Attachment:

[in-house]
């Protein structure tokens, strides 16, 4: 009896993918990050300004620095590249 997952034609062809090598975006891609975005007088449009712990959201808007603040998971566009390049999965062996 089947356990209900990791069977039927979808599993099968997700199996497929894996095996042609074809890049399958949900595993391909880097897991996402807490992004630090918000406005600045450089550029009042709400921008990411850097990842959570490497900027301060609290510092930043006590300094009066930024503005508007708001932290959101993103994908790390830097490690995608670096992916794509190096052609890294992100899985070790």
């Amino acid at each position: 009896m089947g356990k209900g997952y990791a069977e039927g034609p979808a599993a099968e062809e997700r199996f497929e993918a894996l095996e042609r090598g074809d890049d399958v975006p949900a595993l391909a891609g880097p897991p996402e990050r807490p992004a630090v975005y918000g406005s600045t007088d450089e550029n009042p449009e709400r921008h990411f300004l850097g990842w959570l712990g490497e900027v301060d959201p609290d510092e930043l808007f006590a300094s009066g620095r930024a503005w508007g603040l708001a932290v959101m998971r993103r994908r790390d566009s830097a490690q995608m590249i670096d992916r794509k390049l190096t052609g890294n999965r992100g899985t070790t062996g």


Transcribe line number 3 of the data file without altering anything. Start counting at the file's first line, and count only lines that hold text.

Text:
């Amino acid at each position: 009896m089947g356990k209900g997952y990791a069977e039927g034609p979808a599993a099968e062809e997700r199996f497929e993918a894996l095996e042609r090598g074809d890049d399958v975006p949900a595993l391909a891609g880097p897991p996402e990050r807490p992004a630090v975005y918000g406005s600045t007088d450089e550029n009042p449009e709400r921008h990411f300004l850097g990842w959570l712990g490497e900027v301060d959201p609290d510092e930043l808007f006590a300094s009066g620095r930024a503005w508007g603040l708001a932290v959101m998971r993103r994908r790390d566009s830097a490690q995608m590249i670096d992916r794509k390049l190096t052609g890294n999965r992100g899985t070790t062996g």